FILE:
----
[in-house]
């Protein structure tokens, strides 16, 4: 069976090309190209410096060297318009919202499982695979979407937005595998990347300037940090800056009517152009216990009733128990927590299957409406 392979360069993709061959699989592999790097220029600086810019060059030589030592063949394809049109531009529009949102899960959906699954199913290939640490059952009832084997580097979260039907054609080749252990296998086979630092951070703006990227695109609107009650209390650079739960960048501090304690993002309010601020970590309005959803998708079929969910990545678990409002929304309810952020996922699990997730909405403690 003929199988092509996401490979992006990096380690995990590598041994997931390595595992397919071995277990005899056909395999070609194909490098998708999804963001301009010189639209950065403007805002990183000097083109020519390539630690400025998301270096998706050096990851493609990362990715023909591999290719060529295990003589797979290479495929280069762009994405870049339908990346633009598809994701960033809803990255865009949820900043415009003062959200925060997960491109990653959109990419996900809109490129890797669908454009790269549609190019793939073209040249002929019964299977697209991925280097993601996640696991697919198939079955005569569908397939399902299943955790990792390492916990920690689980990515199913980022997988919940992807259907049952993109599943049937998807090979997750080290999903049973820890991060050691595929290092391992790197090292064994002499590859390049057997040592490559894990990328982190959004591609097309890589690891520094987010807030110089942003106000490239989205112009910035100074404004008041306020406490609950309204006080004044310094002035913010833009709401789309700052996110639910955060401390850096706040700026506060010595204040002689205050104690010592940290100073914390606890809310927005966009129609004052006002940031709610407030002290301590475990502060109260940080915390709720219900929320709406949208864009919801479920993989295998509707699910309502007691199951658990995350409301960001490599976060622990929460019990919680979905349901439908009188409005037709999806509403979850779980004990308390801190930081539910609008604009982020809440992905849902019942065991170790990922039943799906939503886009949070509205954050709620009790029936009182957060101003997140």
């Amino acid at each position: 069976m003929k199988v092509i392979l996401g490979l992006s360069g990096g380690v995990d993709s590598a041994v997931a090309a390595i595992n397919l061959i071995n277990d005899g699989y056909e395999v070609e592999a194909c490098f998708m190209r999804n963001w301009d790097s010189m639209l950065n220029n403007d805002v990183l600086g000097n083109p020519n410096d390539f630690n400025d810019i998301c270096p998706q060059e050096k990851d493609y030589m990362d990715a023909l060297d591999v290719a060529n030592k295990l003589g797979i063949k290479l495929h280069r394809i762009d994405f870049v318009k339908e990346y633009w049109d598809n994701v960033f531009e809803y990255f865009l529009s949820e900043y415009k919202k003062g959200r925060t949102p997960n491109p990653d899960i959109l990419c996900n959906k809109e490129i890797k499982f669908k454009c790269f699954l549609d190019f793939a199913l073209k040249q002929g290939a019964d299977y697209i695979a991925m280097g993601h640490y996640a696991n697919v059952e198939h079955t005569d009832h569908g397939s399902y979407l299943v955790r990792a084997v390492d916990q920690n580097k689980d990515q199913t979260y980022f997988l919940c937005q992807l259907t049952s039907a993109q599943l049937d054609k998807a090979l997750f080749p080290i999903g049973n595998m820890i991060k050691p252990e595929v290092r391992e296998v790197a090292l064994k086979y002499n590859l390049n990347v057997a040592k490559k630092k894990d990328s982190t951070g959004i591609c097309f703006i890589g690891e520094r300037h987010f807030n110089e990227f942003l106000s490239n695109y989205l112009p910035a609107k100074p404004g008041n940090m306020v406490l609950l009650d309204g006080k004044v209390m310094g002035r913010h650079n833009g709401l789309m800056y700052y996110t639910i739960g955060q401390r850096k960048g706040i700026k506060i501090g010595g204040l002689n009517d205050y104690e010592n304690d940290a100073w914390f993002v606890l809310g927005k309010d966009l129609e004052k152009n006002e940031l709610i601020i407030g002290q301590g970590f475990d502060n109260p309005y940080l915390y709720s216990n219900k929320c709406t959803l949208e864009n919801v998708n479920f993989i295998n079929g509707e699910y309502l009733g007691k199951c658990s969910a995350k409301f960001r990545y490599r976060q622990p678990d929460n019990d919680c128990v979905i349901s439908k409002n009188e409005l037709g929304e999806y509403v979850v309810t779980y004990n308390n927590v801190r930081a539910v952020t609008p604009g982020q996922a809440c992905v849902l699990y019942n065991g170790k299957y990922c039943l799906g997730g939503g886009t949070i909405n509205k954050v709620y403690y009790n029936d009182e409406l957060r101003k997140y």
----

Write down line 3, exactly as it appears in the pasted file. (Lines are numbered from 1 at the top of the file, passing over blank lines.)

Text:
């Amino acid at each position: 069976m003929k199988v092509i392979l996401g490979l992006s360069g990096g380690v995990d993709s590598a041994v997931a090309a390595i595992n397919l061959i071995n277990d005899g699989y056909e395999v070609e592999a194909c490098f998708m190209r999804n963001w301009d790097s010189m639209l950065n220029n403007d805002v990183l600086g000097n083109p020519n410096d390539f630690n400025d810019i998301c270096p998706q060059e050096k990851d493609y030589m990362d990715a023909l060297d591999v290719a060529n030592k295990l003589g797979i063949k290479l495929h280069r394809i762009d994405f870049v318009k339908e990346y633009w049109d598809n994701v960033f531009e809803y990255f865009l529009s949820e900043y415009k919202k003062g959200r925060t949102p997960n491109p990653d899960i959109l990419c996900n959906k809109e490129i890797k499982f669908k454009c790269f699954l549609d190019f793939a199913l073209k040249q002929g290939a019964d299977y697209i695979a991925m280097g993601h640490y996640a696991n697919v059952e198939h079955t005569d009832h569908g397939s399902y979407l299943v955790r990792a084997v390492d916990q920690n580097k689980d990515q199913t979260y980022f997988l919940c937005q992807l259907t049952s039907a993109q599943l049937d054609k998807a090979l997750f080749p080290i999903g049973n595998m820890i991060k050691p252990e595929v290092r391992e296998v790197a090292l064994k086979y002499n590859l390049n990347v057997a040592k490559k630092k894990d990328s982190t951070g959004i591609c097309f703006i890589g690891e520094r300037h987010f807030n110089e990227f942003l106000s490239n695109y989205l112009p910035a609107k100074p404004g008041n940090m306020v406490l609950l009650d309204g006080k004044v209390m310094g002035r913010h650079n833009g709401l789309m800056y700052y996110t639910i739960g955060q401390r850096k960048g706040i700026k506060i501090g010595g204040l002689n009517d205050y104690e010592n304690d940290a100073w914390f993002v606890l809310g927005k309010d966009l129609e004052k152009n006002e940031l709610i601020i407030g002290q301590g970590f475990d502060n109260p309005y940080l915390y709720s216990n219900k929320c709406t959803l949208e864009n919801v998708n479920f993989i295998n079929g509707e699910y309502l009733g007691k199951c658990s969910a995350k409301f960001r990545y490599r976060q622990p678990d929460n019990d919680c128990v979905i349901s439908k409002n009188e409005l037709g929304e999806y509403v979850v309810t779980y004990n308390n927590v801190r930081a539910v952020t609008p604009g982020q996922a809440c992905v849902l699990y019942n065991g170790k299957y990922c039943l799906g997730g939503g886009t949070i909405n509205k954050v709620y403690y009790n029936d009182e409406l957060r101003k997140y």